Some have advocated supportive therapy for abdominal pain on the premise that fibrosis and scarring ultimately progress to pancreatic burnout and spontaneous relief of pain. Although long-term improvement in pain has been observed in some patients with CP, a significant subset of patients experiences debilitating pain for decades. The AGA technical review has stated that "a strategy of waiting for spontaneous pain relief is not reliable and may be unreasonable advice for the patient with persistent, severe pain." Furthermore, there is growing evidence that there is no association between duration of CP and improvement in pain. Medical options for pain relief include abstinence from alcohol and smoking, analgesics, and pancreatic enzymes. Abstinence from alcohol is critical because continued use can hasten disease progression, aggravate chronic pain, and increase mortality. Non-narcotic analgesics (., nonsteroidal anti-inflammatory drugs, acetaminophen, and tramadol) are the next step in managing painful CP. The role of smoking in the progression of fibrosis and functional impairment has been established in recent studies. Therefore smoking cessation should also be strongly advised. If pain persists, low doses of mild narcotics may be added. Severe or recalcitrant pain can warrant the use of stronger opiates in selected cases.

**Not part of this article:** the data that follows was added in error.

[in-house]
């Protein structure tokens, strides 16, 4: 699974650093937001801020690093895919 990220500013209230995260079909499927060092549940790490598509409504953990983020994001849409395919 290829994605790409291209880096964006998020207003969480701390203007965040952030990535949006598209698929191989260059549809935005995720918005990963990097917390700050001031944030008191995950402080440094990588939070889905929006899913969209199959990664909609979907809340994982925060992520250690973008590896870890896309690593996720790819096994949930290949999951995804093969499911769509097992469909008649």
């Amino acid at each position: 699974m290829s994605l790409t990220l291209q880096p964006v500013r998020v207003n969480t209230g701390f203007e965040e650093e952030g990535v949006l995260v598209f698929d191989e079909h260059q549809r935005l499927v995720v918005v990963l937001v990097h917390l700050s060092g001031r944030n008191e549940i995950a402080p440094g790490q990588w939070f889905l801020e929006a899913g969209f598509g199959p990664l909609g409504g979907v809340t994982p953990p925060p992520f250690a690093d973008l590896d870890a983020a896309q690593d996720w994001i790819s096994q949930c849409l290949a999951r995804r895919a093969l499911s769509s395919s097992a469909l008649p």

The differential diagnosis in patients with generalized lymphadenopathy includes sarcoidosis, multicentric Castleman disease, infection (eg, tuberculosis), and lymphoma or other malignancy. IgG4-related lymphadenopathy is distinguished from these conditions by the modest lymph node enlargement, histologic distinctions on biopsy, lack of constitutional features, and the usually striking clinical response to glucocorticoids [ 9 ]. Patients with bilateral hilar adenopathy may mimic sarcoidosis. (See "Evaluation of peripheral lymphadenopathy in adults" and "Clinical presentation and diagnosis of non-Hodgkin lymphoma" and "Epidemiology, pathologic features, and diagnosis of classical Hodgkin lymphoma" and 'Lung and pleural disease' below and "Multicentric Castleman's disease" .)